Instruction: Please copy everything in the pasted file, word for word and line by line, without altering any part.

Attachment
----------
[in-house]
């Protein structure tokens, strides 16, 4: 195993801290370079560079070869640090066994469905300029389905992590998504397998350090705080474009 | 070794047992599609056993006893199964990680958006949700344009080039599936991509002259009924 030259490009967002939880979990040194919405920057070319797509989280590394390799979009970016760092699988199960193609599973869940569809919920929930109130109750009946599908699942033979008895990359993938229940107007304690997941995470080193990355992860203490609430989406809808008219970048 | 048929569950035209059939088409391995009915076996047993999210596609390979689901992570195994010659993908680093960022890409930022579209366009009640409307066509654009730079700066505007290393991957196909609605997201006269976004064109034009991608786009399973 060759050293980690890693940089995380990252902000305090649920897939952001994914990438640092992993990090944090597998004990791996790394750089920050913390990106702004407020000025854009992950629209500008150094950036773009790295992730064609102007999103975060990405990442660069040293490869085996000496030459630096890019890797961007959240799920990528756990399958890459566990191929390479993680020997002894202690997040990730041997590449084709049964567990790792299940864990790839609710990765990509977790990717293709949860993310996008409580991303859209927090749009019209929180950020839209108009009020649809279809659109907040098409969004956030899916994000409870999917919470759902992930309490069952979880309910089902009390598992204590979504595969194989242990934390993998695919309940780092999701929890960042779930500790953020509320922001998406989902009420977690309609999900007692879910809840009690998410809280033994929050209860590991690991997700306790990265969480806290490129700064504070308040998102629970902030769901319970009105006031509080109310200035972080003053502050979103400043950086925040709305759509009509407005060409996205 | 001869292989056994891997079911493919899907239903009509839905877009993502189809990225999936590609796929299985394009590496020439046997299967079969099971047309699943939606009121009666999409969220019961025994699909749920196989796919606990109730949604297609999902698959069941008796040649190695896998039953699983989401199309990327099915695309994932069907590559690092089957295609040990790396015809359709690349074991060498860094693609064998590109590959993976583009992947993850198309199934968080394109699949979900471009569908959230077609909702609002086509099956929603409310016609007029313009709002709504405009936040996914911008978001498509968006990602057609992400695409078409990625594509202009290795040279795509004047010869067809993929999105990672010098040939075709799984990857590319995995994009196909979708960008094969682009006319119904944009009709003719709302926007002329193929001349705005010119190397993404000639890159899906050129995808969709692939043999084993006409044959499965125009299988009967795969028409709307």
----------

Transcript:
[in-house]
């Protein structure tokens, strides 16, 4: 195993801290370079560079070869640090066994469905300029389905992590998504397998350090705080474009 | 070794047992599609056993006893199964990680958006949700344009080039599936991509002259009924 030259490009967002939880979990040194919405920057070319797509989280590394390799979009970016760092699988199960193609599973869940569809919920929930109130109750009946599908699942033979008895990359993938229940107007304690997941995470080193990355992860203490609430989406809808008219970048 | 048929569950035209059939088409391995009915076996047993999210596609390979689901992570195994010659993908680093960022890409930022579209366009009640409307066509654009730079700066505007290393991957196909609605997201006269976004064109034009991608786009399973 060759050293980690890693940089995380990252902000305090649920897939952001994914990438640092992993990090944090597998004990791996790394750089920050913390990106702004407020000025854009992950629209500008150094950036773009790295992730064609102007999103975060990405990442660069040293490869085996000496030459630096890019890797961007959240799920990528756990399958890459566990191929390479993680020997002894202690997040990730041997590449084709049964567990790792299940864990790839609710990765990509977790990717293709949860993310996008409580991303859209927090749009019209929180950020839209108009009020649809279809659109907040098409969004956030899916994000409870999917919470759902992930309490069952979880309910089902009390598992204590979504595969194989242990934390993998695919309940780092999701929890960042779930500790953020509320922001998406989902009420977690309609999900007692879910809840009690998410809280033994929050209860590991690991997700306790990265969480806290490129700064504070308040998102629970902030769901319970009105006031509080109310200035972080003053502050979103400043950086925040709305759509009509407005060409996205 | 001869292989056994891997079911493919899907239903009509839905877009993502189809990225999936590609796929299985394009590496020439046997299967079969099971047309699943939606009121009666999409969220019961025994699909749920196989796919606990109730949604297609999902698959069941008796040649190695896998039953699983989401199309990327099915695309994932069907590559690092089957295609040990790396015809359709690349074991060498860094693609064998590109590959993976583009992947993850198309199934968080394109699949979900471009569908959230077609909702609002086509099956929603409310016609007029313009709002709504405009936040996914911008978001498509968006990602057609992400695409078409990625594509202009290795040279795509004047010869067809993929999105990672010098040939075709799984990857590319995995994009196909979708960008094969682009006319119904944009009709003719709302926007002329193929001349705005010119190397993404000639890159899906050129995808969709692939043999084993006409044959499965125009299988009967795969028409709307």